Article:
Causes and triggers of BPD splitting
More research is needed to better understand the causes and triggers of BPD splitting, but we know that environmental triggers can play a significant role.
Individuals living with BPD often have a trauma history that can make them more susceptible to increased stress. So when challenging events occur (like a breakup or job loss), they may struggle to cope in a functional way and this may trigger an episode of splitting.
There’s also some evidence to suggest that BPD is passed down in families, so there may also be a biological or genetic component to splitting.
Misconceptions about BPD splitting
Unfortunately, there are some common myths about BPD that have led to continued misunderstanding about splitting. This is likely due, at least in part, to the way that people with BPD are often portrayed in the media.
The truth is that splitting is an involuntary symptom of a serious mental health condition. People living with BPD aren’t inherently toxic or dangerous and they don’t seek to cause harm on purpose. Many people with BPD are fully aware of how their actions negatively affect the people they care about and they have a sincere desire to get help to manage their symptoms.
While it doesn’t excuse the negative impact that splitting can have on relationships, it’s helpful to remember that it isn’t a choice. As is the case with other mental health conditions, people living with BPD deserve empathy, understanding, and access to support.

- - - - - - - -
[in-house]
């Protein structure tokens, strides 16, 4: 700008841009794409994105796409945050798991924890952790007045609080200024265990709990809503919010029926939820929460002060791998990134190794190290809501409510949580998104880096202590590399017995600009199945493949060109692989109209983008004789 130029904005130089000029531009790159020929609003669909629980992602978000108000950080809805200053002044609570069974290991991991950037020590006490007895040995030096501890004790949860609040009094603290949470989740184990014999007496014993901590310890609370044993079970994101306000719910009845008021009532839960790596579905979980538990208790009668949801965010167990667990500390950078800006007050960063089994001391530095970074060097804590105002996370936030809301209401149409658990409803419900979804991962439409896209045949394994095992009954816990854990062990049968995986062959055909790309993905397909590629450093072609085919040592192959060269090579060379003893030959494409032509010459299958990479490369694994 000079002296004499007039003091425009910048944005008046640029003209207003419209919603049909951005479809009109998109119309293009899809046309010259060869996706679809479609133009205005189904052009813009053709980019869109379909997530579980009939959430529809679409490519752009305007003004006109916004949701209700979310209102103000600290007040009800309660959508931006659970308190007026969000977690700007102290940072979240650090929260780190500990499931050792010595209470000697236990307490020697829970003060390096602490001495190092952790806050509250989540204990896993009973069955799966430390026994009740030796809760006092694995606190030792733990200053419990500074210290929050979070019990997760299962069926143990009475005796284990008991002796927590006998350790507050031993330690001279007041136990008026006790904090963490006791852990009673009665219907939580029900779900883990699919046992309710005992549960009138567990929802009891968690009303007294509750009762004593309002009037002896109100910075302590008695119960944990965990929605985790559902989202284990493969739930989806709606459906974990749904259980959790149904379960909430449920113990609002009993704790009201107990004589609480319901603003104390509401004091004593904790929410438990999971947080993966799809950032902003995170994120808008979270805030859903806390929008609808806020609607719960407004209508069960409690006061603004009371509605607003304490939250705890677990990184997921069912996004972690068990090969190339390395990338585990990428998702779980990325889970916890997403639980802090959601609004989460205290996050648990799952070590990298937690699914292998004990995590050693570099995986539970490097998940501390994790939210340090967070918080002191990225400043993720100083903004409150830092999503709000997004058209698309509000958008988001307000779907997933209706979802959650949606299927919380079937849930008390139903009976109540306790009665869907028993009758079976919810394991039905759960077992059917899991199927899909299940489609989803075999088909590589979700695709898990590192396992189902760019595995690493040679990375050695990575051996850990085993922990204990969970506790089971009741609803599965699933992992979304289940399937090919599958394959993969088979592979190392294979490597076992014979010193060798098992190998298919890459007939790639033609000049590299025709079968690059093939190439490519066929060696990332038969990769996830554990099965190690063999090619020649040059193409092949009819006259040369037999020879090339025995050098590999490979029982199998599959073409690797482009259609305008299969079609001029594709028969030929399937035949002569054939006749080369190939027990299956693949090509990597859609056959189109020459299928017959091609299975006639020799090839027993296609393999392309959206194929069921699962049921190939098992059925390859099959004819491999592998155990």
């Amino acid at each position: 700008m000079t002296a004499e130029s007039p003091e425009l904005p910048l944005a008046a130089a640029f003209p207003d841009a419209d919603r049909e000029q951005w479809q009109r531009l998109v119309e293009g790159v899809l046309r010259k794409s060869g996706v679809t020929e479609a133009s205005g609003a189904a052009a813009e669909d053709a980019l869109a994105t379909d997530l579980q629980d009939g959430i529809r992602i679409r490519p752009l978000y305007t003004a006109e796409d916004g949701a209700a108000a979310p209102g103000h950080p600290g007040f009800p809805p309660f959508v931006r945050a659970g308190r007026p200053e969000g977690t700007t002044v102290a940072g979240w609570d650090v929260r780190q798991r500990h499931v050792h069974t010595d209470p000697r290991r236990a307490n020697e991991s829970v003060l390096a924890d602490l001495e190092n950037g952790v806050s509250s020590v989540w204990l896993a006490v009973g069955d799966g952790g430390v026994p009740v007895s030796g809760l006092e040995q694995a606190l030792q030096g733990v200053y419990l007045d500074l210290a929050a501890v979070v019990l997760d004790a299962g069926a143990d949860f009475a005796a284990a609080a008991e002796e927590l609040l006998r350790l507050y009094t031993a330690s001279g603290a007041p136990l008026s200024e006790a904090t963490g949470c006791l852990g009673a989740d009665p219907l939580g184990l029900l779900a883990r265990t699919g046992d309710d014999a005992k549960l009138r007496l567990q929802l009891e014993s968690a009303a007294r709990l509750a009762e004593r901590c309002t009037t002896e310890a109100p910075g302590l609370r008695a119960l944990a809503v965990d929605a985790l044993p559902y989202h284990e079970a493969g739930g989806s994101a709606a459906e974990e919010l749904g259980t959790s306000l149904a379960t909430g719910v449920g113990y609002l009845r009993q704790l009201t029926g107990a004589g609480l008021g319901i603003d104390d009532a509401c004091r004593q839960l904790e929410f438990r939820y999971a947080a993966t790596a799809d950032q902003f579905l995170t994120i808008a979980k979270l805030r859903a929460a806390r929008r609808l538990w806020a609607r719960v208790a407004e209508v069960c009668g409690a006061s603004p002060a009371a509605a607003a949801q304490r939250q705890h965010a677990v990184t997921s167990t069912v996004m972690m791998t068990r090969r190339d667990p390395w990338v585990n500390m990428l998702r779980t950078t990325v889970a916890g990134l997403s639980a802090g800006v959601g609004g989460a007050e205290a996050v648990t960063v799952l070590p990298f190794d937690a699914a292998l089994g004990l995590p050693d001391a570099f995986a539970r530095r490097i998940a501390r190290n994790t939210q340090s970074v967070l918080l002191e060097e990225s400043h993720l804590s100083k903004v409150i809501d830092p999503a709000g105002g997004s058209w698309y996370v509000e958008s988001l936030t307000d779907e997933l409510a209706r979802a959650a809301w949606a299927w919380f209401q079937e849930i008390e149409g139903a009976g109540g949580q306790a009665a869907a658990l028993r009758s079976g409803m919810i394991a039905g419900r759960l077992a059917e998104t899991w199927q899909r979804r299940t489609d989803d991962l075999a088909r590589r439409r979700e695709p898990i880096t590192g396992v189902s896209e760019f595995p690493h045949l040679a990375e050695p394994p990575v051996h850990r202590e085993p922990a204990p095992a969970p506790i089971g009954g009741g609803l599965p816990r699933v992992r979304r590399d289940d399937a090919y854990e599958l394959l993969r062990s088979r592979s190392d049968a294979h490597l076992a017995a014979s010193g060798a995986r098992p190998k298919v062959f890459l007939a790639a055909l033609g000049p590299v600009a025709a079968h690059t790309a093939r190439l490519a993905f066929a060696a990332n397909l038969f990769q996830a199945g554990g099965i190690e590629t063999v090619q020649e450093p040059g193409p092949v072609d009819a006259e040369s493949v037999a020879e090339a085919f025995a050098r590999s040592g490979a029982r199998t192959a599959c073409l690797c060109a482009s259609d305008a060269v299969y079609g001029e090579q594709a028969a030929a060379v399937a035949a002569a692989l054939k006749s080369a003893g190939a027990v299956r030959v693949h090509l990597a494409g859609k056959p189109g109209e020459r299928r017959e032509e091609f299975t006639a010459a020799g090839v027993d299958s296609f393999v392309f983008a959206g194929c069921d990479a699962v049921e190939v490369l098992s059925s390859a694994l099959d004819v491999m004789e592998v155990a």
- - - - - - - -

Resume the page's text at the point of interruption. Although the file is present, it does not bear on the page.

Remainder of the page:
Coping strategies for people with BPD
According to the research, splitting can be understood as an unhelpful coping mechanism that helps a person with BPD feel in control of situations that might cause an increase in anxiety or stress. And while it doesn’t support healthy functioning in the long run, splitting allows a person living with BPD to temporarily avoid painful feelings like a fear of abandonment.
So how can a person with BPD resolve that discomfort in healthier ways? A therapist who specializes in treating BPD will likely recommend something called dialectical behavior therapy (DBT) to help reduce splitting and other BPD symptoms. DBT is the most widely used BPD treatment and it focuses on improving a person’s ability to regulate their emotions and navigate increased stress.
In addition, engaging in self-care and making certain lifestyle changes can help people living with BPD. For example, this may involve:
Strengthening your support network of friends, family, and mental health professionals
Listening to some music or getting some exercise when you’re feeling angry or frustrated
Journaling or curling up with a favorite movie if you’re feeling depressed
Doing some breathing exercises if you’re feeling anxious or stressed
Working with a mental health professional to improve self-regulation and make a plan for difficult days
Find support for BPD with Rula
If you or a loved one is experiencing splitting due to BPD, know that you’re not alone and that help is available. Despite some common misconceptions, there are effective treatments for BPD.
At Rula, we’re here to make it easy to connect with a therapist online who offers the specialized BPD care you deserve. Our therapist-matching platform makes it easy to find affordable, specialized support for BPD and many other mental health concerns. In just a few seconds, we can help you find a therapist who takes your insurance and schedule your first appointment at a time that works for you as early as this week.